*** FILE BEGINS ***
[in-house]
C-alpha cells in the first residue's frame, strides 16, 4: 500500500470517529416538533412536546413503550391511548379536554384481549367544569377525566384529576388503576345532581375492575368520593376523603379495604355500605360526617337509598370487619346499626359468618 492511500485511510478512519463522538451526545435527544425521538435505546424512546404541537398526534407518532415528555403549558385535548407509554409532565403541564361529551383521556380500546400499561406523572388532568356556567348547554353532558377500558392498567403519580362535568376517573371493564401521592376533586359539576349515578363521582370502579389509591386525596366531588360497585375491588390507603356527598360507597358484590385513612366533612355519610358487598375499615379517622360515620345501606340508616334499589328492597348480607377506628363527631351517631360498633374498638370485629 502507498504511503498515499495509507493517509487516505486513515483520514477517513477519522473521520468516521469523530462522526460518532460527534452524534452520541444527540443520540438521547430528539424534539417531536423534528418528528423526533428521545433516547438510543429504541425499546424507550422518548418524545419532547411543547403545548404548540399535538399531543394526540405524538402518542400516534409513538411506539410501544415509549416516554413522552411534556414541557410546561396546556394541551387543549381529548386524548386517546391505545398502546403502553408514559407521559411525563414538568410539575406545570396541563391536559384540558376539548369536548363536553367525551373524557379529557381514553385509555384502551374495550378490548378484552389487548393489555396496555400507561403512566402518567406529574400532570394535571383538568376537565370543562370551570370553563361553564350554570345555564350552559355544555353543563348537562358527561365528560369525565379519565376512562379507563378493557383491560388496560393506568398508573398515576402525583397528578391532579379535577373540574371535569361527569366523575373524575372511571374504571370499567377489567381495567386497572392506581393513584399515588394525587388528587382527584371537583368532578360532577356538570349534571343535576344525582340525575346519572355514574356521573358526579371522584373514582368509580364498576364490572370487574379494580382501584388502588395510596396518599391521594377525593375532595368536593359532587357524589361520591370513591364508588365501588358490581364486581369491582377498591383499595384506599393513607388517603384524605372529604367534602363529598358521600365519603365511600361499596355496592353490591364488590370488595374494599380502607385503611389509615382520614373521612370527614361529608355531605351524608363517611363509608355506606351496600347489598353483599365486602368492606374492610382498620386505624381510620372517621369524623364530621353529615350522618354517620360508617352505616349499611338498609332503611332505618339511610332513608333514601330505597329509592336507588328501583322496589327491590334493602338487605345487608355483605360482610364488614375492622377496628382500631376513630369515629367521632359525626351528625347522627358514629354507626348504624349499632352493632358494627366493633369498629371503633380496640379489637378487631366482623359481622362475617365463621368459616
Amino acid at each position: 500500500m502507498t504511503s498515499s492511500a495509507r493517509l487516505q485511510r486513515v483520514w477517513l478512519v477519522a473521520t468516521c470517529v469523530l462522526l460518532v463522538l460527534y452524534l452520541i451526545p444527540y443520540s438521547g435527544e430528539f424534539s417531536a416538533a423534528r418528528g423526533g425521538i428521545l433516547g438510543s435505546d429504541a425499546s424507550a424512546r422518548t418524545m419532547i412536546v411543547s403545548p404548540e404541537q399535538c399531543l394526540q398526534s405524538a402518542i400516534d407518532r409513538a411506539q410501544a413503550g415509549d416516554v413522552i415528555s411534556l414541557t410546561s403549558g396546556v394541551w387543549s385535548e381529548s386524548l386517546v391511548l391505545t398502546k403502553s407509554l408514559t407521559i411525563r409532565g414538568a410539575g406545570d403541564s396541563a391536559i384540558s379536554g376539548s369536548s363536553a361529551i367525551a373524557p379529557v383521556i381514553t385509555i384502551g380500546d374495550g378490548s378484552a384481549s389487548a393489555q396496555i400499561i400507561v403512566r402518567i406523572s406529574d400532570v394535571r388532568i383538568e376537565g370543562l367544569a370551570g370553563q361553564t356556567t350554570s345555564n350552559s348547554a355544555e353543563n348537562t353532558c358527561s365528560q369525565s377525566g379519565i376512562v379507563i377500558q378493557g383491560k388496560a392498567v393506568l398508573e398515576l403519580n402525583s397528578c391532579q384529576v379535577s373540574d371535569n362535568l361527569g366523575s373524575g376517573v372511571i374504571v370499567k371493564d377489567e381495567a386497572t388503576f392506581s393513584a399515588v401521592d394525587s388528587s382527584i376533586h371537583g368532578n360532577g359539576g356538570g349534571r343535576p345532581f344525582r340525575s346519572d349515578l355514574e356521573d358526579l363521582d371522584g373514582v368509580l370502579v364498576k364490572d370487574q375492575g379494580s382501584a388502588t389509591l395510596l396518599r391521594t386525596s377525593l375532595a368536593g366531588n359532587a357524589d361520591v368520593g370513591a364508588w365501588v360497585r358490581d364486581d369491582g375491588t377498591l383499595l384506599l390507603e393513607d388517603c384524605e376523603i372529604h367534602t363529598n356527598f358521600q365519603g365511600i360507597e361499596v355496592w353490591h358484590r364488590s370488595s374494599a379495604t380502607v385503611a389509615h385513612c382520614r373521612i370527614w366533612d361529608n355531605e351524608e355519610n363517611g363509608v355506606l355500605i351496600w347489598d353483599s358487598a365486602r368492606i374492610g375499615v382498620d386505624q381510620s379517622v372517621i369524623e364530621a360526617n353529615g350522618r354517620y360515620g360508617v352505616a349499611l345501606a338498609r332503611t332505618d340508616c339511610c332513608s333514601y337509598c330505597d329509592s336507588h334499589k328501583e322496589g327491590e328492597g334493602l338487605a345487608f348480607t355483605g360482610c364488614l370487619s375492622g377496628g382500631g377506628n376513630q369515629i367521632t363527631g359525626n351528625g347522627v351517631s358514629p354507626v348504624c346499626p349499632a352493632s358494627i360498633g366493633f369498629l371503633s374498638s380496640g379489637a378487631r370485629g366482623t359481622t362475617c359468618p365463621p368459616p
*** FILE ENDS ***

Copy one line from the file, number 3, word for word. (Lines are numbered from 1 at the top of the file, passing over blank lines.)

Amino acid at each position: 500500500m502507498t504511503s498515499s492511500a495509507r493517509l487516505q485511510r486513515v483520514w477517513l478512519v477519522a473521520t468516521c470517529v469523530l462522526l460518532v463522538l460527534y452524534l452520541i451526545p444527540y443520540s438521547g435527544e430528539f424534539s417531536a416538533a423534528r418528528g423526533g425521538i428521545l433516547g438510543s435505546d429504541a425499546s424507550a424512546r422518548t418524545m419532547i412536546v411543547s403545548p404548540e404541537q399535538c399531543l394526540q398526534s405524538a402518542i400516534d407518532r409513538a411506539q410501544a413503550g415509549d416516554v413522552i415528555s411534556l414541557t410546561s403549558g396546556v394541551w387543549s385535548e381529548s386524548l386517546v391511548l391505545t398502546k403502553s407509554l408514559t407521559i411525563r409532565g414538568a410539575g406545570d403541564s396541563a391536559i384540558s379536554g376539548s369536548s363536553a361529551i367525551a373524557p379529557v383521556i381514553t385509555i384502551g380500546d374495550g378490548s378484552a384481549s389487548a393489555q396496555i400499561i400507561v403512566r402518567i406523572s406529574d400532570v394535571r388532568i383538568e376537565g370543562l367544569a370551570g370553563q361553564t356556567t350554570s345555564n350552559s348547554a355544555e353543563n348537562t353532558c358527561s365528560q369525565s377525566g379519565i376512562v379507563i377500558q378493557g383491560k388496560a392498567v393506568l398508573e398515576l403519580n402525583s397528578c391532579q384529576v379535577s373540574d371535569n362535568l361527569g366523575s373524575g376517573v372511571i374504571v370499567k371493564d377489567e381495567a386497572t388503576f392506581s393513584a399515588v401521592d394525587s388528587s382527584i376533586h371537583g368532578n360532577g359539576g356538570g349534571r343535576p345532581f344525582r340525575s346519572d349515578l355514574e356521573d358526579l363521582d371522584g373514582v368509580l370502579v364498576k364490572d370487574q375492575g379494580s382501584a388502588t389509591l395510596l396518599r391521594t386525596s377525593l375532595a368536593g366531588n359532587a357524589d361520591v368520593g370513591a364508588w365501588v360497585r358490581d364486581d369491582g375491588t377498591l383499595l384506599l390507603e393513607d388517603c384524605e376523603i372529604h367534602t363529598n356527598f358521600q365519603g365511600i360507597e361499596v355496592w353490591h358484590r364488590s370488595s374494599a379495604t380502607v385503611a389509615h385513612c382520614r373521612i370527614w366533612d361529608n355531605e351524608e355519610n363517611g363509608v355506606l355500605i351496600w347489598d353483599s358487598a365486602r368492606i374492610g375499615v382498620d386505624q381510620s379517622v372517621i369524623e364530621a360526617n353529615g350522618r354517620y360515620g360508617v352505616a349499611l345501606a338498609r332503611t332505618d340508616c339511610c332513608s333514601y337509598c330505597d329509592s336507588h334499589k328501583e322496589g327491590e328492597g334493602l338487605a345487608f348480607t355483605g360482610c364488614l370487619s375492622g377496628g382500631g377506628n376513630q369515629i367521632t363527631g359525626n351528625g347522627v351517631s358514629p354507626v348504624c346499626p349499632a352493632s358494627i360498633g366493633f369498629l371503633s374498638s380496640g379489637a378487631r370485629g366482623t359481622t362475617c359468618p365463621p368459616p